The Dictionary of Australasian Biography/Bell, Hon. Sir Francis Dillon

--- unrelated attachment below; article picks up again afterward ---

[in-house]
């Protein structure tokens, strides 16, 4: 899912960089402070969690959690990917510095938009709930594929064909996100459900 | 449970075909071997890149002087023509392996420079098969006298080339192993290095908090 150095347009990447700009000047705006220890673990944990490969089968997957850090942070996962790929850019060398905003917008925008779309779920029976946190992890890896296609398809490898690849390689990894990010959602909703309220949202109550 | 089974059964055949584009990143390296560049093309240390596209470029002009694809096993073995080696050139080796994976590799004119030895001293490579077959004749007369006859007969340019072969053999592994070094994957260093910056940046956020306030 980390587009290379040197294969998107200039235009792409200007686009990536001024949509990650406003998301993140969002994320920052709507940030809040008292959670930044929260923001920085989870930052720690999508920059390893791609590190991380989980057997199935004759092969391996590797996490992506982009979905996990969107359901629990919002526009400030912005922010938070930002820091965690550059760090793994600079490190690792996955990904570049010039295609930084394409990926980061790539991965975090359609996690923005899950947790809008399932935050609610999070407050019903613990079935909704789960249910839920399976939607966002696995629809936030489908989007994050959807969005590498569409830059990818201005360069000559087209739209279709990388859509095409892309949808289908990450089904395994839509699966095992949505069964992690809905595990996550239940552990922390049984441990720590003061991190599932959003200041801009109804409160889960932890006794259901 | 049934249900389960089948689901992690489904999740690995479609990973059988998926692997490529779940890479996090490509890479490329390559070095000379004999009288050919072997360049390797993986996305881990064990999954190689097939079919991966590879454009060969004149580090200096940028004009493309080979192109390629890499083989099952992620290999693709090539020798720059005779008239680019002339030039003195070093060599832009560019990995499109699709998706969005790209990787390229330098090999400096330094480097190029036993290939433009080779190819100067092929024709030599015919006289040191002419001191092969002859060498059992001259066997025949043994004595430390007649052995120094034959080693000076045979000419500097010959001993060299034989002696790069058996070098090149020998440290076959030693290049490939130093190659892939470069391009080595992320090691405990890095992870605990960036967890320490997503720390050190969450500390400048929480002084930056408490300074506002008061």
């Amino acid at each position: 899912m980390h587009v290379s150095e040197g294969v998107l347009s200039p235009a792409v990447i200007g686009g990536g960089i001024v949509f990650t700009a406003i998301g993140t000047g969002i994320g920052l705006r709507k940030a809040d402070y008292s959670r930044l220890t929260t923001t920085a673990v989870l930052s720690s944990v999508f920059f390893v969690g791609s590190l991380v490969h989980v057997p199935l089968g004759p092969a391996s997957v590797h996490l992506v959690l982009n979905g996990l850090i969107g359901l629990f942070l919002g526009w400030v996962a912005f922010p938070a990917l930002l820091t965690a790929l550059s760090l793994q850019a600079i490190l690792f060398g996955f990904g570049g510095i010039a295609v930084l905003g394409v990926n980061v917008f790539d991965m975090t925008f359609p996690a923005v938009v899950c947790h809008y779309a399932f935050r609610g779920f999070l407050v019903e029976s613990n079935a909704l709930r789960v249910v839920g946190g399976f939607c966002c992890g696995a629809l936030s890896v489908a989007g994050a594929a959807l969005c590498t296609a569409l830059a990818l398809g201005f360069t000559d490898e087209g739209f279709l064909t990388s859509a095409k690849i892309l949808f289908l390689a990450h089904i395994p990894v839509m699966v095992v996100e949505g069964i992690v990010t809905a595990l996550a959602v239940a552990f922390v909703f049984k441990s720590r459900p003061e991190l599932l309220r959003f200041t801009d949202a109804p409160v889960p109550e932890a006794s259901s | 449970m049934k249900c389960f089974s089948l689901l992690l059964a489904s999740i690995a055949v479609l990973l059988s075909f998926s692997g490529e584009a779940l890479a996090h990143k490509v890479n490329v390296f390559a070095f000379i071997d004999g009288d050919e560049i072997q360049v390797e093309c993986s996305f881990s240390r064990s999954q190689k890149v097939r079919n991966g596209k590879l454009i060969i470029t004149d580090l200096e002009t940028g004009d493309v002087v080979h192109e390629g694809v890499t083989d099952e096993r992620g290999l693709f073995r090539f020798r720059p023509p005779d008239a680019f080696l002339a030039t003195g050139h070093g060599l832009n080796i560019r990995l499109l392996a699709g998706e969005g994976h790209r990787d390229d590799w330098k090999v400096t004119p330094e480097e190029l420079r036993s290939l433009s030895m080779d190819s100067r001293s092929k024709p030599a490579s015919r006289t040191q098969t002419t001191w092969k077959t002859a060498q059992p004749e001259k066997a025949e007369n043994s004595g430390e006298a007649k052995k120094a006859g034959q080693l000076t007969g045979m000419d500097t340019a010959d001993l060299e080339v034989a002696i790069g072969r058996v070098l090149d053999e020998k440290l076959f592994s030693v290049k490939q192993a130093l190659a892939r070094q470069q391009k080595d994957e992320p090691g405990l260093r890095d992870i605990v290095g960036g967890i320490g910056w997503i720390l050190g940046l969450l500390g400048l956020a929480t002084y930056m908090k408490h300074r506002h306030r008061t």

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Bell, Hon. Sir Francis Dillon, K.C.M.G., C.B., sometime Agent-General for New Zealand, second and eldest surviving son of Edward Bell, of Hornsey (who died in 1864), by Fanny, daughter of Rev. J. Matthews, of Cirencester (she died in 1870), comes of a family, which, through Robert Barclay, of Urie, the Quaker apologist, claims descent from the blood royal of England. He was born on Oct 8th, 1822, and educated in France. In 1839 he entered the service of the New Zealand Company, and for a time was assistant secretary, and afterwards secretary, in London. He emigrated to New Zealand shortly after the settlement of Wellington and New Plymouth, and was agent of the Company till 1850 at Nelson, Auckland, New Plymouth, and elsewhere. In 1848 he was called to the Legislative Council of New Minister, but resigned in 1850. In 1846 he was made J.P., and in 1851, upon the surrender of the charter of the New Zealand Company, he became Commissioner of Crown Lands. In 1853 he entered the Provincial Council of Wellington, where he remained for three years; and in 1854 he was called to the Legislative Council and held office without portfolio from June 30th to July 11th, under the system of semi-responsible government which then obtained. Mr. Bell was Colonial Treasurer in the first responsible ministry (formed by Mr. Sewell and himself), from May 7th to May 20th, 1856. In the same year he was appointed Commissioner of Land Claims, which office he held till 1862. He was Colonial Treasurer (August 6th to 21st, 1862), Minister for Native Affairs (August 6th, 1862, to Oct. 30th, 1863), and Commissioner of Customs (August 7th to 21st, 1862), in the Domett Ministry. Of the Fox Ministry he was a member without portfolio from July 2nd, 1869, to August 14th, 1871. It was, however, in his capacity of Commissioner of Land Claims, from 1856 to 1862, and as Special Commissioner on the west coast of the North Island from 1879 to 1881, that he rendered the most eminent services to the colony. In 1862 he went with Mr. Gorst to Australia, and succeeded in raising a force of military settlers to plant in the disturbed Waikato district. In 1864 he removed to Otago, and in the following year was elected to the Provincial Council. In 1866 he was elected once more to Parliament for the constituency of Mataura. In 1869 he went to England, in company with Dr. Featherston, on a special commission to raise fresh forces for the colony, and to obtain the imperial guarantee to a loan of £1,000,000 for immigration and public works. In this latter difficult task the commissioners were entirely successful. He returned to Otago in 1871, and re-entering parliament was elected Speaker of the House of Representatives, which office he held for five years. In 1873 he was made a Knight Bachelor, and in 1877 was nominated to the Legislative Council. In 1881 Sir Francis succeeded Sir Julius Vogel as Agent-General for New Zealand, and held the position till the autumn of 1891, when he returned to New Zealand. It is only just to say that during the whole ten years of his régime he was not only a most able and single-minded representative of his own colony, but was recognised by the agents-general of the Australian colonies as their leader in all representations to the Colonial Office on the complicated subject of Australasian relations in the Western Pacific, including the annexation of New Guinea, the New Hebrides embroglio, and the Recedivist influx. At the Colonial and Indian Exhibition in 1886 he was Executive Commissioner, and in 1889 was not only Executive Commissioner for New Zealand at the Paris Exhibition, but was also a member of the Mansion House Committee. For his services in this connection the French Government bestowed upon him the Commandership of the Legion of Honour. In 1887 he was delegate to the Colonial Conference. Sir Francis Bell was created K.C.M.G. in 1881, and C.B. in 1886. He married on April 2nd, 1849, Margaret, daughter of A. Hort. In 1891 he received the thanks of the Legislative Council for his services. He returned to New Zealand in Nov. 1891, but left again for England in April 1892, where Lady Bell died on June 12th, 1892.